In this talk, most interesting results of this technological research effort, as well as its further most recent developments, are reviewed. In particular, after a short survey on research at University of Naples Federico II also in cooperation with CERN, the presentation focuses mainly on state-of-the-art research on wearable measurement systems for acting robots and monitoring mental states (emotions, engagement, distraction, stress and so on). Tens of disparate case studies, carried out by Federico II researchers, spacing from children autism rehabilitation to robotic inspection in hazardous sites, are reported. Special attention is given also to ethic and law issues arising from daily use, by leaving puzzling questions to attendees.

 

 

PROF. MOHAMED DERICHE (Keynote Speaker_ CSP)

Multimodal Emotion Recognitions: Needs, challenges, and Opportunities

Emotion plays an important role in diverse real-life applications. Applications include: Video gaming, Medical diagnosis, Education, Employee safety, Patient care, Autonomous car, among others.  The emotion of a person can be identified by various sources of information like speech, transcript, facial expression, brain signal (EEG), and a combination of two or more of these signals. Among these sources, speech is seen at the most common attribute and the easiest to acquire, and use. Speech attributes are not substantially affected by side information such as physical movement, visual occlusion, beard, etc. Moreover, speech features for emotion recognition are quite invariant to language. However, recent research efforts have shown that the accuracy of speech based emotion recognition systems can still be enhanced using visual cues such as facial expressions. With the advances made in computing power and the availability of large amounts of data, it is becoming now possible to combine and analysis huge amounts of data using advanced neural networks such as deep networks. In this presentation, we will discuss the fundamental concept of emotion recognition. We will then analysis current research using speech and facial expression separately, then we move to more recent multimodal emotion recognition systems. Finally, we will provide a perspective on future research directions in this area with some major challenges and potential applications in this era of multimedia and smart living.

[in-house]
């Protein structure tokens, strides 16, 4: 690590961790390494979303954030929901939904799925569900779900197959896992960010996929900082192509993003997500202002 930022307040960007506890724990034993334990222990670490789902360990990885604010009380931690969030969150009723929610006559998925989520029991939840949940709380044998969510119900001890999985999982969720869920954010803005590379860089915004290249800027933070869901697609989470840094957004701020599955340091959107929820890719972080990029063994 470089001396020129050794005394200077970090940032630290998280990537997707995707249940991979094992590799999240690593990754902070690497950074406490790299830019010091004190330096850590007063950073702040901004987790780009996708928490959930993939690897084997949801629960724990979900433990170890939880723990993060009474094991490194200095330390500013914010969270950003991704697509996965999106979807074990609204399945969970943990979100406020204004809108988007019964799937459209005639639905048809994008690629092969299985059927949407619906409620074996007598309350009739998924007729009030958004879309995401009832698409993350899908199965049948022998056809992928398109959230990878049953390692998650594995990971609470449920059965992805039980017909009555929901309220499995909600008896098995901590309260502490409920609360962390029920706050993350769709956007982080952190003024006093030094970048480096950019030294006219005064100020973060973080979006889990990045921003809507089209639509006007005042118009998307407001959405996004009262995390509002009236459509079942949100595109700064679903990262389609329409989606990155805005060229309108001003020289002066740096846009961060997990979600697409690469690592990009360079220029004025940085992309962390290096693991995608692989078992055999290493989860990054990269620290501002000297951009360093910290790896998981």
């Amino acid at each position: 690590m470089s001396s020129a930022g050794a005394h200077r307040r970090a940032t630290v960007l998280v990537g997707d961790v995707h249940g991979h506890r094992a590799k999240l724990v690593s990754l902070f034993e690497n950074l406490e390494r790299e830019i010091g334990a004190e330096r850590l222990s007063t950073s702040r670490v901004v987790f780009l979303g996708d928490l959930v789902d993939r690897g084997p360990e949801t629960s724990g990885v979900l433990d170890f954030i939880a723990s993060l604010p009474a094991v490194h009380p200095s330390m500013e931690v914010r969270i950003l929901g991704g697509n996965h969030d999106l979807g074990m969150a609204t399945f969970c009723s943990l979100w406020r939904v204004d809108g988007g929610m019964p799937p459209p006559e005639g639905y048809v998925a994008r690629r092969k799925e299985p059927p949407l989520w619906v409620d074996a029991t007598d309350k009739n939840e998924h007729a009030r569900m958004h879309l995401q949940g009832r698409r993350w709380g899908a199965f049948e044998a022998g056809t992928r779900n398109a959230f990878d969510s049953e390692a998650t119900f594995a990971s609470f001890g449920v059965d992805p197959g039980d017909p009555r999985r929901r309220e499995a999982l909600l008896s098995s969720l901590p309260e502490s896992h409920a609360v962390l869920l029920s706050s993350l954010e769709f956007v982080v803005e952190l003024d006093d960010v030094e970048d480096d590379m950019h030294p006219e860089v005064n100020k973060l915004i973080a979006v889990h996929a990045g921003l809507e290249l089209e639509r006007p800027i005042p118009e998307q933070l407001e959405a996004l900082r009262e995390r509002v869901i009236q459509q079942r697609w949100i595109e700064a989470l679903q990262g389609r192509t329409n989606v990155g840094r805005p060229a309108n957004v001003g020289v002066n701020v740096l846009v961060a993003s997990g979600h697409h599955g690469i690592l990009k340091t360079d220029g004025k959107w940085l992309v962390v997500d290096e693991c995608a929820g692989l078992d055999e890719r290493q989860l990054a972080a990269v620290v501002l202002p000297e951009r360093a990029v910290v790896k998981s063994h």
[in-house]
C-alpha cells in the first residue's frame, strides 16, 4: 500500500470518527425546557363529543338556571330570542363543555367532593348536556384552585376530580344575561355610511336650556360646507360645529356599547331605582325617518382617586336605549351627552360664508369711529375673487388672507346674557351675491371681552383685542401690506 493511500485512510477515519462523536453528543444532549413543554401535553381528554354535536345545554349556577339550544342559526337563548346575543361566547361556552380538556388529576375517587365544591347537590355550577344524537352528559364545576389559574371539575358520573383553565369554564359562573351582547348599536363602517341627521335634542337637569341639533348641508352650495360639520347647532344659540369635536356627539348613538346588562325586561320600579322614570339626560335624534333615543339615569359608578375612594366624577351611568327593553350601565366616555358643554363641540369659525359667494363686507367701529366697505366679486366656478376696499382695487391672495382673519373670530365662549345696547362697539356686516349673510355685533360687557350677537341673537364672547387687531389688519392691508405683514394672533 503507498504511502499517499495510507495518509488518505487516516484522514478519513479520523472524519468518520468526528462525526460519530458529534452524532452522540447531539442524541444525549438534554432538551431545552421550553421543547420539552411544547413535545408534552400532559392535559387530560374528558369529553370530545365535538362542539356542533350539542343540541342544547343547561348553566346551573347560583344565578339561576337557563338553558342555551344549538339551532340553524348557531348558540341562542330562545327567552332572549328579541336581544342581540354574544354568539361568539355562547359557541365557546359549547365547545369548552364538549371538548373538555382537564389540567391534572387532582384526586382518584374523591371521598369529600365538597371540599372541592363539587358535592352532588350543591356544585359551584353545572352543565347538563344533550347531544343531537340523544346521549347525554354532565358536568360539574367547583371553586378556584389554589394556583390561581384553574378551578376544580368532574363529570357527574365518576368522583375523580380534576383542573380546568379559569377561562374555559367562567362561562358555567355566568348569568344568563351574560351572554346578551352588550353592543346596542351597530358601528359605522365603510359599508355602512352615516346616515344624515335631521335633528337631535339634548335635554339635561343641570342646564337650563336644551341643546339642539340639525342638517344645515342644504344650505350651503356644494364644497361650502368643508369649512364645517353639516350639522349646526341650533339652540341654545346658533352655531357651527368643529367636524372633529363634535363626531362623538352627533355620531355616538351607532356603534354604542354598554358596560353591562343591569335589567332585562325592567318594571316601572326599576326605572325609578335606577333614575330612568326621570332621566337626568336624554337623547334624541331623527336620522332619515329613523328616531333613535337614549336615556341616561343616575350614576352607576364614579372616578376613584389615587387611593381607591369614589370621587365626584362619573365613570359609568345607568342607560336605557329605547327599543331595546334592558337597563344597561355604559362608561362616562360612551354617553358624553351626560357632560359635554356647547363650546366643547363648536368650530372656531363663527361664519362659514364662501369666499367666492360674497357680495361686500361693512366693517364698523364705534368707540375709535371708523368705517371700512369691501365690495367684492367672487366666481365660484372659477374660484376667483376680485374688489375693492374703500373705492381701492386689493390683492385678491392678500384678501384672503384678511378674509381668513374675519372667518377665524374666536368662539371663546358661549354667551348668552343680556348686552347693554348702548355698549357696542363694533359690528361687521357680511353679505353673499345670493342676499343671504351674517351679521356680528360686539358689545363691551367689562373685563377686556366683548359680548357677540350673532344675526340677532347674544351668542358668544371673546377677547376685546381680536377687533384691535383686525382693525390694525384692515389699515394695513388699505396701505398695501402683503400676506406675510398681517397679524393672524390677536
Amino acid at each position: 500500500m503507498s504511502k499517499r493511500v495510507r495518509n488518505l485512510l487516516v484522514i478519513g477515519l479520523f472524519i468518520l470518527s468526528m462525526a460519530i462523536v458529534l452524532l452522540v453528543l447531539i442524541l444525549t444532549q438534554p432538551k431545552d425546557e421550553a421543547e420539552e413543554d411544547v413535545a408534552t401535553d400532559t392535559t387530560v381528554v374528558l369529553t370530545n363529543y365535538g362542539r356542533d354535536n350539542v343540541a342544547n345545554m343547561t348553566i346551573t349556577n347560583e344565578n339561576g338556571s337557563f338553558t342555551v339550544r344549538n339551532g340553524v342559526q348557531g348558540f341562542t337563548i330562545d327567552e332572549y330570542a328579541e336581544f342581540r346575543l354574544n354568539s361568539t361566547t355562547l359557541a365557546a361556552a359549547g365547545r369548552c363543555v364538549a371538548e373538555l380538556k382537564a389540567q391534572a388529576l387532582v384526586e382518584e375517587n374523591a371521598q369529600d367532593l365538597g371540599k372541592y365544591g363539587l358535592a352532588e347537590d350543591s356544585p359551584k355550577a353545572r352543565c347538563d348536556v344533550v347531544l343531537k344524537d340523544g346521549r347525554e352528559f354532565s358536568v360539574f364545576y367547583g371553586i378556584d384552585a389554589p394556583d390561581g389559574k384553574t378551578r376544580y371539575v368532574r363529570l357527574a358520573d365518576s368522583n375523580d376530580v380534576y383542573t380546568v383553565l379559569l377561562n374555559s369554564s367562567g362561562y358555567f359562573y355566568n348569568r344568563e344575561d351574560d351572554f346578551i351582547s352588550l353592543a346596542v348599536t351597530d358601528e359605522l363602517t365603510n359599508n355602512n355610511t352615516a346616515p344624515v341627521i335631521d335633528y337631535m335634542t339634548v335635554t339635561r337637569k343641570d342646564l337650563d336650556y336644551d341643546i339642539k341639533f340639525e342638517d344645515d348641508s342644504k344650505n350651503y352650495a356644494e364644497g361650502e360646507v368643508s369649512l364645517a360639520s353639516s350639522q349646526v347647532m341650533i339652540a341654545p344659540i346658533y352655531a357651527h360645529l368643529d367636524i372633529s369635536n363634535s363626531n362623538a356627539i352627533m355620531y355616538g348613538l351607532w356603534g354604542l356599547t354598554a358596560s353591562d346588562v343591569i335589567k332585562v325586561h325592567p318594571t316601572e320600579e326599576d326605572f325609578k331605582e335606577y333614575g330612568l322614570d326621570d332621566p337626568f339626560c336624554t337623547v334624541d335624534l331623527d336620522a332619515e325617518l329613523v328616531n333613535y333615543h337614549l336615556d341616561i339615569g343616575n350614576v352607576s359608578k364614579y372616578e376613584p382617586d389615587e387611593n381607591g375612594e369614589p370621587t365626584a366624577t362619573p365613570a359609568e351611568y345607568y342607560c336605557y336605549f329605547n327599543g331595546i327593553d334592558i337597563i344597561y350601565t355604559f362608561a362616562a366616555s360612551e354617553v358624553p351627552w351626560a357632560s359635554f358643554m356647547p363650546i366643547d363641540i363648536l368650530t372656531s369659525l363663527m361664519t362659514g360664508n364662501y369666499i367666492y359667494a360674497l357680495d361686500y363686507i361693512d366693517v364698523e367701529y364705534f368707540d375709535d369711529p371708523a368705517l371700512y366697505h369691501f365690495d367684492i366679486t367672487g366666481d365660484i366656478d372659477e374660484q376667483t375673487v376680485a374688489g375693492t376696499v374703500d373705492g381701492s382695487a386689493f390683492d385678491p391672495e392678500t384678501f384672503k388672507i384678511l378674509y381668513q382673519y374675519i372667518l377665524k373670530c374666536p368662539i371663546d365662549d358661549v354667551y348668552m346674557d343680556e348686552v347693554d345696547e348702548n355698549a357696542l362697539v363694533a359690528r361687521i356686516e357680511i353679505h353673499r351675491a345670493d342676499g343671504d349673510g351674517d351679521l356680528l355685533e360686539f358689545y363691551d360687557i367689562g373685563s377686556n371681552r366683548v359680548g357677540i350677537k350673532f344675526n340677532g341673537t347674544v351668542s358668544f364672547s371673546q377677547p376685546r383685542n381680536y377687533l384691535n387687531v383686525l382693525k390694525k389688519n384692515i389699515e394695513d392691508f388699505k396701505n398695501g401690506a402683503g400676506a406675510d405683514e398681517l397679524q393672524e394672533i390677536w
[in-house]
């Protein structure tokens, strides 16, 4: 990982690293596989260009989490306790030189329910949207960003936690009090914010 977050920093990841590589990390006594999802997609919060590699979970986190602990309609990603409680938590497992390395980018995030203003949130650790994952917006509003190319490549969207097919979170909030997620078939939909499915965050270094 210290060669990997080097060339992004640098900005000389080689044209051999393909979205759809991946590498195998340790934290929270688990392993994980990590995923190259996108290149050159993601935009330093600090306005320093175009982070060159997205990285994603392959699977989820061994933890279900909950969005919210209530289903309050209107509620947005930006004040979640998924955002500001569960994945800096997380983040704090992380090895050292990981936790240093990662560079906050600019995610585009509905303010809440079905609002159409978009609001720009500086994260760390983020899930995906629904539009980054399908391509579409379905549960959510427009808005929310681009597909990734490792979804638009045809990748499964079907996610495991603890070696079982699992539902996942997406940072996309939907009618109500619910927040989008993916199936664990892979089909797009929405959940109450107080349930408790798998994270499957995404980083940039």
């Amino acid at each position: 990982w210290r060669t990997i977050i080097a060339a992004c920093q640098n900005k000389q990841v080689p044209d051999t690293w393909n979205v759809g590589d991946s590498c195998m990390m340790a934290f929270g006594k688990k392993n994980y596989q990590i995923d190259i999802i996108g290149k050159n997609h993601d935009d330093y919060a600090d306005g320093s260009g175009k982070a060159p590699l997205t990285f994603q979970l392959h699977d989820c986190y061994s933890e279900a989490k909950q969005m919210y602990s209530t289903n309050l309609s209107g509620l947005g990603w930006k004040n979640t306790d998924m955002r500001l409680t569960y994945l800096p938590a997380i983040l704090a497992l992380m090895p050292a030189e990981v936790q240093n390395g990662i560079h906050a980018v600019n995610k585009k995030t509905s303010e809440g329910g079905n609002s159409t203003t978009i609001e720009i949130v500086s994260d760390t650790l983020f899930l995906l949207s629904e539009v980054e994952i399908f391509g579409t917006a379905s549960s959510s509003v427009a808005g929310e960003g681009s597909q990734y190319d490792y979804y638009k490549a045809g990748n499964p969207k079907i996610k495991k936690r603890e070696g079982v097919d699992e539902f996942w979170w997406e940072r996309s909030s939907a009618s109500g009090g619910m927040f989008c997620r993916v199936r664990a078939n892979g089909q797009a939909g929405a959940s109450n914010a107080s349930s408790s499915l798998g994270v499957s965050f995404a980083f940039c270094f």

PROF. THOMAS FRÖHLICH (Keynote Speaker_ SCI)

One-Step Traceability

With progressive digitization, modern production and with ever more complex measurements, measurement uncertainties and digital twins are becoming increasingly important. Metrological traceability is an important property of a measurement result whereby the result can be related to a reference through a documented unbroken chain of calibrations, each contributing to the measurement uncertainty. In every calibration, metrological traceability is an important consideration. Metrological traceability requires an established calibration hierarchy which could be shortened to a single step if the measurement is a direct fundamental physical realization of the measurement unit from its definition. With the SI unit definitions that have been valid since 2019, such measurements based on direct realizations are practically possible and are referred to as “one-step traceability” methods. After a short introduction into measurement uncertainties and metrological traceability we show different approaches for one-step traceability methods for the practical measurement of time, length, electrical units, mass, force and temperature.

 

PROF. UDAYA K. MADAWALA (Keynote Speaker_PSE)

Advances in Wireless Power Transfer Technology

Wireless Power Transfer (WPT) systems, based on inductive power transfer (IPT) technology, are becoming increasing popular in many applications.  As research in this area is progressing at a rapid rate, this seminar introduces some of the recent advances in IPT based WPT technology.  New circuit and magnetic modelling techniques that can be employed to investigate different types of compensation circuits and coil structures are discussed.  An optimal control strategy that allows for regulated power transfer with impedance matching for maximum efficiency, regardless of large variations in coupling and load, is also presented  highlighting the key advantages.